MJ: Two-factor authentication on a phone can protect, but it can also be circumvented by SIM swapping. For example, a cybercriminal gets the number transferred to his phone by tricking a mobile company’s help desk or something.

But if you have other factors in place, including the location of the computer trying to connect, that can be solved by multi-factor authentication. Also investigate any other anomalies with the device itself and how the device presents itself to your system. And that’s sometimes the reason why when you get a new device, you may find it difficult at first to access some of the sites you normally access because they don’t trust your device.

It is these layers of security modes that ultimately have impact and protection. So Windows Hello that we use where it’s a facial recognition thing. If you have that in addition to something else besides phone or device, device health, those things can also be used in order to have multiple authentication factors.

Q) In the context of the Lapsus$ attacks, it has been reported that they used insider help to break into some of the networks. So what are the lessons for organizations in such scenarios?

MJ: You’re right, they obtained credentials apparently through vendors or other means that they advertised. This would be a good example of where they could bypass multi-factor authentication through a cooperating person.

Again, least privileged access would be what would protect you because you won’t allow everyone access to everything. And that way, it would be very difficult for them to get in through an insider threat and then move around your network because whoever was cooperating with them wouldn’t have that access.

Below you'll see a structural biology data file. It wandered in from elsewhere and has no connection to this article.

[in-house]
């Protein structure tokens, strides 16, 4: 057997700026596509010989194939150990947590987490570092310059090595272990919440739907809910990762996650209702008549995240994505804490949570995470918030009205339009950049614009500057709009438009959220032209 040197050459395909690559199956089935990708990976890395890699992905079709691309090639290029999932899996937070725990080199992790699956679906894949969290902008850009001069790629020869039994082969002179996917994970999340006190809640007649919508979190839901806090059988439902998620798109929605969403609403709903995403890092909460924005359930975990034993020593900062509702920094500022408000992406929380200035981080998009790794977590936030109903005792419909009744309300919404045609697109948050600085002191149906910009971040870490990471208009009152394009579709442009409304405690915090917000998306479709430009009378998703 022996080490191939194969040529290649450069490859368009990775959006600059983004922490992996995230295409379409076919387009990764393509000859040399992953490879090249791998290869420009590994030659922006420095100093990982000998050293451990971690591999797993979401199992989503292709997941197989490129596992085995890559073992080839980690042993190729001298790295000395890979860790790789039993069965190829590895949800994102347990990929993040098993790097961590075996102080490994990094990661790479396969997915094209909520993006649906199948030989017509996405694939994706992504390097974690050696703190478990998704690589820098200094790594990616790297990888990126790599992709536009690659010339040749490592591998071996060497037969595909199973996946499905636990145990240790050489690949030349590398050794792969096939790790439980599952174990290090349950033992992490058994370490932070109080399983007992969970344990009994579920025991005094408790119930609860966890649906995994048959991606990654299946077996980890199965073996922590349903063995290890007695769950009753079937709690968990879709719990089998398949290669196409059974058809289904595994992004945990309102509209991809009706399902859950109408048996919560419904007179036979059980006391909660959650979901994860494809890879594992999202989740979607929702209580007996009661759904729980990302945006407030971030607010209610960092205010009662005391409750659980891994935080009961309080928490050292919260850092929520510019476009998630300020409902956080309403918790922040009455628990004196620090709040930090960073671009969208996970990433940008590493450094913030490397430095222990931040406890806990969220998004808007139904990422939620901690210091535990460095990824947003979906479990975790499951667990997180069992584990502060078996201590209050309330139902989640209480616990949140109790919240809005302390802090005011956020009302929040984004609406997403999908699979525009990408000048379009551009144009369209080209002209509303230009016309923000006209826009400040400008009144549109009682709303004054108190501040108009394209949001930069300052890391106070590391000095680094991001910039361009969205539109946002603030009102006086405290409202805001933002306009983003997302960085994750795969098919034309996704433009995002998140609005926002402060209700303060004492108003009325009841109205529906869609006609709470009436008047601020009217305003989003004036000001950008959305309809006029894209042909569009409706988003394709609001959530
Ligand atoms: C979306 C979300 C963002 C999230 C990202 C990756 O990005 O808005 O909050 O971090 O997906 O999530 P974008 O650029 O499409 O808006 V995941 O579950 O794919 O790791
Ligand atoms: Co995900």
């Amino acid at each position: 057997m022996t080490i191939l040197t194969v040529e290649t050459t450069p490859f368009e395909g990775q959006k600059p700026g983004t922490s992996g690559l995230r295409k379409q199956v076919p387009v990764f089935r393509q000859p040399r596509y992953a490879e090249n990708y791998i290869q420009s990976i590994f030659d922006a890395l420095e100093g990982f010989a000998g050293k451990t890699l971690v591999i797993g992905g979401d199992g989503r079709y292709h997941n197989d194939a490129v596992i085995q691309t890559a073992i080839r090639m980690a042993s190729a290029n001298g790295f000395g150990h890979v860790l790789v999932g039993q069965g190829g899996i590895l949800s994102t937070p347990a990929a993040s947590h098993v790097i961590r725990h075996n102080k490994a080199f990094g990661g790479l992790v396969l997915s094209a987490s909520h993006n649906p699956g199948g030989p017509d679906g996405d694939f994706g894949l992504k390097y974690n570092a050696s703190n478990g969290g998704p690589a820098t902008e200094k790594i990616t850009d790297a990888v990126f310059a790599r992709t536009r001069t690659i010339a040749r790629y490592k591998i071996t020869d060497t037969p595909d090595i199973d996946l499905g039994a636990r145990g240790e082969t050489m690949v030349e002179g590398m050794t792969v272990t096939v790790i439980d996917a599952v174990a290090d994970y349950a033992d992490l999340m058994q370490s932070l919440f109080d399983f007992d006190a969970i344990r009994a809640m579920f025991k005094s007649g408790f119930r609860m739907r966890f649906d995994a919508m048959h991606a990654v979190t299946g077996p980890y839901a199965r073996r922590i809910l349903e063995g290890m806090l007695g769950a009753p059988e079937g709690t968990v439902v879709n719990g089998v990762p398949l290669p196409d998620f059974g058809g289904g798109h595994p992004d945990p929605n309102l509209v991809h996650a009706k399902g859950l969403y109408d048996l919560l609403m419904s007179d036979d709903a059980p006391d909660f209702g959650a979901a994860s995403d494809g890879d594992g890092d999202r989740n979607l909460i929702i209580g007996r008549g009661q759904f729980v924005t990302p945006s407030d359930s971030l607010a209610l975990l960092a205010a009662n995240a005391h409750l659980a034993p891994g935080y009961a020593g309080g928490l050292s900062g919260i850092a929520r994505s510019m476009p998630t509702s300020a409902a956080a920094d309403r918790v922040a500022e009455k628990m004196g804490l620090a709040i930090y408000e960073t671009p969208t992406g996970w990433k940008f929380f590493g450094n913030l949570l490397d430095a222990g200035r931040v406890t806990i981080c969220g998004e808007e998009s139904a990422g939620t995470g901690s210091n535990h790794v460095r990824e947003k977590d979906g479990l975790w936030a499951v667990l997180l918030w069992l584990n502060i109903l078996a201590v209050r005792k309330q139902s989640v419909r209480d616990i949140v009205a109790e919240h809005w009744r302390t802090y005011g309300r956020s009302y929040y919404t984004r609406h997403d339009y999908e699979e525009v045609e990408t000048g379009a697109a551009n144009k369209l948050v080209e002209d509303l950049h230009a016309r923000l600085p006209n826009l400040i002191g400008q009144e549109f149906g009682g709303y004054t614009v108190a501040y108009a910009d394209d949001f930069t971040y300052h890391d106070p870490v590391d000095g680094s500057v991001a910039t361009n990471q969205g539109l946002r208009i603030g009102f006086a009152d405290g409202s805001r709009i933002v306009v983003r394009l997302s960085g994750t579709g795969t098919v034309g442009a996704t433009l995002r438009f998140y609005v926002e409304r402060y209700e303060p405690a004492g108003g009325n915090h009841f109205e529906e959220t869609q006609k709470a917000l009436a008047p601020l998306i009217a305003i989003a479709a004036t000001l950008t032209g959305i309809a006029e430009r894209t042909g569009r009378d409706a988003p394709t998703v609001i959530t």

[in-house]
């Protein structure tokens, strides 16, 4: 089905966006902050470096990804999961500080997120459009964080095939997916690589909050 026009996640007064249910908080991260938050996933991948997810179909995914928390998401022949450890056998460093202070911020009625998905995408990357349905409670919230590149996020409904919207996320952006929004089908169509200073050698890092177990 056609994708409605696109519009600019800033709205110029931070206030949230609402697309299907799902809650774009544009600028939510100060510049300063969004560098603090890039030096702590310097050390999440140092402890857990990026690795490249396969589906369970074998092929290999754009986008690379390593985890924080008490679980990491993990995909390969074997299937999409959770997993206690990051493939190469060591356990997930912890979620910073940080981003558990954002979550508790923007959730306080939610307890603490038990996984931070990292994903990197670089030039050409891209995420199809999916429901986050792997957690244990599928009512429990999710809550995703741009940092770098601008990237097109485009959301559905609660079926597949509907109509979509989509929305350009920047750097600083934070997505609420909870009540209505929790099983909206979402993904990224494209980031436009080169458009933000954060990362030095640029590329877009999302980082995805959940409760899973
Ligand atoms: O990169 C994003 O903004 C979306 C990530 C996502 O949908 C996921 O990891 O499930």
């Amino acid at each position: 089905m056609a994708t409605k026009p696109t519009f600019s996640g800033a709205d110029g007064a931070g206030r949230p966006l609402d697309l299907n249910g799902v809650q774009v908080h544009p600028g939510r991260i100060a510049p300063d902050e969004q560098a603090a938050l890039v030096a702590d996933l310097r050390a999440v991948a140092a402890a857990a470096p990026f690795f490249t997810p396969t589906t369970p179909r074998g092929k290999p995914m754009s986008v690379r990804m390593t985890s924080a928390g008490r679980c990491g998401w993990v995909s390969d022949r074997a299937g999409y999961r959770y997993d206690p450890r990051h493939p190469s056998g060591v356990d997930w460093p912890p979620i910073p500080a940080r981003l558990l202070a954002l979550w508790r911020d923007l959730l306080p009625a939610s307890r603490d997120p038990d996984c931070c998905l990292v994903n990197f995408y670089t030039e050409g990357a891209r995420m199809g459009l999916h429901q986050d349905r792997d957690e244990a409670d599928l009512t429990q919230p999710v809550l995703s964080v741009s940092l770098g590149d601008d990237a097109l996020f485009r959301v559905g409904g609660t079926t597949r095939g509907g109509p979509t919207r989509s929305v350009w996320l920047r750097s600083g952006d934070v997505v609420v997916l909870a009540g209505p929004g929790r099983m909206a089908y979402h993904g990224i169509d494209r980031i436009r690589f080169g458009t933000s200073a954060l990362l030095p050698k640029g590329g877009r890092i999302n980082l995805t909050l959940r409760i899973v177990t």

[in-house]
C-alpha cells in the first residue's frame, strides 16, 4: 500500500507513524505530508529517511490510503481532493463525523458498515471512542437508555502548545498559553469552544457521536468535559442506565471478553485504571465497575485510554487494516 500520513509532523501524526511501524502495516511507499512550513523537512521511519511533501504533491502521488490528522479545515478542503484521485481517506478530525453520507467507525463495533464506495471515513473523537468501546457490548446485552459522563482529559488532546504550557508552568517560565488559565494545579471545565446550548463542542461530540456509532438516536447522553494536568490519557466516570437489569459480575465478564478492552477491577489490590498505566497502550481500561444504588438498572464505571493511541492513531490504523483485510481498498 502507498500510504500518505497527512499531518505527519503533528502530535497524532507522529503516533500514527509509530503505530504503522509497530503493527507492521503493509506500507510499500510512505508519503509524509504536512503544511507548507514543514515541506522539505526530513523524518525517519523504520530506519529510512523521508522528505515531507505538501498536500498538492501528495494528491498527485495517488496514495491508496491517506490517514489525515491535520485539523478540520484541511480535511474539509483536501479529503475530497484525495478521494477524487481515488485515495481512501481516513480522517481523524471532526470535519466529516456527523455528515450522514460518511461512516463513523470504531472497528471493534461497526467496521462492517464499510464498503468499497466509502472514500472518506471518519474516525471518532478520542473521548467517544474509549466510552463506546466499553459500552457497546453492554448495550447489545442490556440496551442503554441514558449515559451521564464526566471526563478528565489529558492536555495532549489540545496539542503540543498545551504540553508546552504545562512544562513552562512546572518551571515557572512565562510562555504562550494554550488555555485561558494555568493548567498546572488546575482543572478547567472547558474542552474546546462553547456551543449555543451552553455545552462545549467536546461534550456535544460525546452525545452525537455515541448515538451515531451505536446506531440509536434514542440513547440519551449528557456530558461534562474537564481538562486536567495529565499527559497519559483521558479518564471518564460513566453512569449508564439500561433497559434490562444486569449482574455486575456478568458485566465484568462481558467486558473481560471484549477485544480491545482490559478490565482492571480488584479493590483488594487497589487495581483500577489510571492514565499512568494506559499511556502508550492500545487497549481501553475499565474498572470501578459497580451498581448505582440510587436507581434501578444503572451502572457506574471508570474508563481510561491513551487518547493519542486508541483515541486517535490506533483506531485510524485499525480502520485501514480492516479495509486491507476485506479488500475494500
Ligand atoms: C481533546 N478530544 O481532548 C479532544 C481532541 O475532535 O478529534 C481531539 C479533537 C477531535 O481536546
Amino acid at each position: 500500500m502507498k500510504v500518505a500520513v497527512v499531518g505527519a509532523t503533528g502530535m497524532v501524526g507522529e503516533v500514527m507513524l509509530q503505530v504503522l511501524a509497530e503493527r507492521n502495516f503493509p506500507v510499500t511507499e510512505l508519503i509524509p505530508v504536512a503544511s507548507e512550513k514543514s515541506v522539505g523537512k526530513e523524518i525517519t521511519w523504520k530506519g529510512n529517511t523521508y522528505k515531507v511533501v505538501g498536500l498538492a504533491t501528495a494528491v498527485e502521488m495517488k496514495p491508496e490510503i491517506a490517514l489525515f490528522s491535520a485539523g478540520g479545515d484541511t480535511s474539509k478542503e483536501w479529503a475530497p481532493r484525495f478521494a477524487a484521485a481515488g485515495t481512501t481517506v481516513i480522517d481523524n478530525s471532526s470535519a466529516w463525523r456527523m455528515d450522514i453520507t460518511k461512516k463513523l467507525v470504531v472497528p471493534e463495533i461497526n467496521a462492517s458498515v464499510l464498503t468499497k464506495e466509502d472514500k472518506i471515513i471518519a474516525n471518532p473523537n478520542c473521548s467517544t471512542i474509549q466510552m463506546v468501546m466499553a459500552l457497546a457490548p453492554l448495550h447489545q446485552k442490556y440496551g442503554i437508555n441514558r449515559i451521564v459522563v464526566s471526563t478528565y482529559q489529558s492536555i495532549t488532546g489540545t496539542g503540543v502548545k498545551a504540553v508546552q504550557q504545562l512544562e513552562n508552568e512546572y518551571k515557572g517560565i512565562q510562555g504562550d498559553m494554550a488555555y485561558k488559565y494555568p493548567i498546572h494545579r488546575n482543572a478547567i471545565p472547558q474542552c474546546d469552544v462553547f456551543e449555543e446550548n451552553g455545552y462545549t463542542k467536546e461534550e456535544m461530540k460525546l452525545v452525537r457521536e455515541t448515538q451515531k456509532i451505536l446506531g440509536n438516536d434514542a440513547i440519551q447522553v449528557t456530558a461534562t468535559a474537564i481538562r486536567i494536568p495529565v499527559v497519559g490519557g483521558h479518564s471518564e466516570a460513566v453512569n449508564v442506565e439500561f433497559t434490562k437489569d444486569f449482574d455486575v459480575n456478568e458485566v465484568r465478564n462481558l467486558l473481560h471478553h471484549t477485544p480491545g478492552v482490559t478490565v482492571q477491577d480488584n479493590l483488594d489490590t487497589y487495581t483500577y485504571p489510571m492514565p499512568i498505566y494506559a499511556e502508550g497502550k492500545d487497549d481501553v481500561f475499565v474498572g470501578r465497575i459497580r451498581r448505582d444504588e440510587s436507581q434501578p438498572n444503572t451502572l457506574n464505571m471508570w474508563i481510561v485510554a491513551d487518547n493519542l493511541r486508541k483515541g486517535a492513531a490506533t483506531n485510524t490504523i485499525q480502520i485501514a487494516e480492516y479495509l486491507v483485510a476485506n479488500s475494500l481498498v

Q) How does moving to the cloud help better protect businesses?

MJ: One of the reasons for moving to the cloud is the protection it offers. And this is especially important for small businesses. If you can’t have your own staff, at least if you’re moving to the cloud, you’re kind of outsourcing a lot of what your staff would be doing by protecting you with the cloud, looking for anomalies, and reporting things.

India has many small and medium enterprises, and this may be their way of trying to tackle all these challenges when they themselves are not experts. So they are turning to the cloud to allow them to have the protections of a company that examines billions of these signals. For example, at Microsoft we look at signals that are interpreted by machine learning and artificial intelligence and we have 8,500 security people who work on cybersecurity alone.

What we’re starting to see is that people who have kept their systems on-premises are realizing that they’re more at risk because they don’t have these automatic updates and so on.

Q) There have also been reports of hackers accessing the source code of products, including some at Microsoft, such as in the recent Lapsus$ attacks. How serious of a risk does this pose?

MJ: In the event that they had access to our source code, there was a vendor account that was apparently compromised. And can you imagine what the source code should look like? It’s millions of lines of code. Each product has its own source code. And so if anyone were to have access to the source code, that alone wouldn’t allow them to do anything to compromise.

Microsoft recognizes that we cannot rely on source code secrecy to protect our customers. The reality is that even if you had access to a company’s source code for a particular product, the company would know what you had and would make the necessary changes to remove any benefit gained.

I also don’t think it’s something that will impact people as much as implementing multi-factor authentication and protecting your business by being in the cloud. These are the things people should think about the most. Educate your employees on threats, implement multi-factor authentication, and more. Nothing else will matter as long as you stick to the principles and make your updates and patches in a timely manner.